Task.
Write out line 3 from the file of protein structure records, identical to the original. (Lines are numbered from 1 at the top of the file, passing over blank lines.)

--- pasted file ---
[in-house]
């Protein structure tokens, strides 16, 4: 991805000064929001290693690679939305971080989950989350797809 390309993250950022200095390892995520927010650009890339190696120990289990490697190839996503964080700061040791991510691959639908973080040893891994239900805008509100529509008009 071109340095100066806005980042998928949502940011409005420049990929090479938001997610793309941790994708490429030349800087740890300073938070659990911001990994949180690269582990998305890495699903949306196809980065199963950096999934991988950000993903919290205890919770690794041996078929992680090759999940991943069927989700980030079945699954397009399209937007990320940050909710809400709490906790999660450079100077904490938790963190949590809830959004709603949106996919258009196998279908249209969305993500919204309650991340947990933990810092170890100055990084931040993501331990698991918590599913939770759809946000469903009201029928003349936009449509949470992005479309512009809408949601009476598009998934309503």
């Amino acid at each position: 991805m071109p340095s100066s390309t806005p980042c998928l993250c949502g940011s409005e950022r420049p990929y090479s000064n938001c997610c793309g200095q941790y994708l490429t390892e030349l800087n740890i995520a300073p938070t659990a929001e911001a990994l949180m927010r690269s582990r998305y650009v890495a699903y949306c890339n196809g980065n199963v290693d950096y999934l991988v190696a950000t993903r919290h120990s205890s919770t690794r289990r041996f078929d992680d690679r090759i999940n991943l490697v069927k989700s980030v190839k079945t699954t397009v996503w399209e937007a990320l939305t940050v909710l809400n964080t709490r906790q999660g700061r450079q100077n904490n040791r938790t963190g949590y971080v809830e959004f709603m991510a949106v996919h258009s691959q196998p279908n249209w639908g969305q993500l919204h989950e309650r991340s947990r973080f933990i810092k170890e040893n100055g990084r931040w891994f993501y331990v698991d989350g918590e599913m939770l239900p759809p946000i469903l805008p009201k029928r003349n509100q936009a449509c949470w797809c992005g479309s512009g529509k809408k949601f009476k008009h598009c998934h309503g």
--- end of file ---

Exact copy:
């Amino acid at each position: 991805m071109p340095s100066s390309t806005p980042c998928l993250c949502g940011s409005e950022r420049p990929y090479s000064n938001c997610c793309g200095q941790y994708l490429t390892e030349l800087n740890i995520a300073p938070t659990a929001e911001a990994l949180m927010r690269s582990r998305y650009v890495a699903y949306c890339n196809g980065n199963v290693d950096y999934l991988v190696a950000t993903r919290h120990s205890s919770t690794r289990r041996f078929d992680d690679r090759i999940n991943l490697v069927k989700s980030v190839k079945t699954t397009v996503w399209e937007a990320l939305t940050v909710l809400n964080t709490r906790q999660g700061r450079q100077n904490n040791r938790t963190g949590y971080v809830e959004f709603m991510a949106v996919h258009s691959q196998p279908n249209w639908g969305q993500l919204h989950e309650r991340s947990r973080f933990i810092k170890e040893n100055g990084r931040w891994f993501y331990v698991d989350g918590e599913m939770l239900p759809p946000i469903l805008p009201k029928r003349n509100q936009a449509c949470w797809c992005g479309s512009g529509k809408k949601f009476k008009h598009c998934h309503g």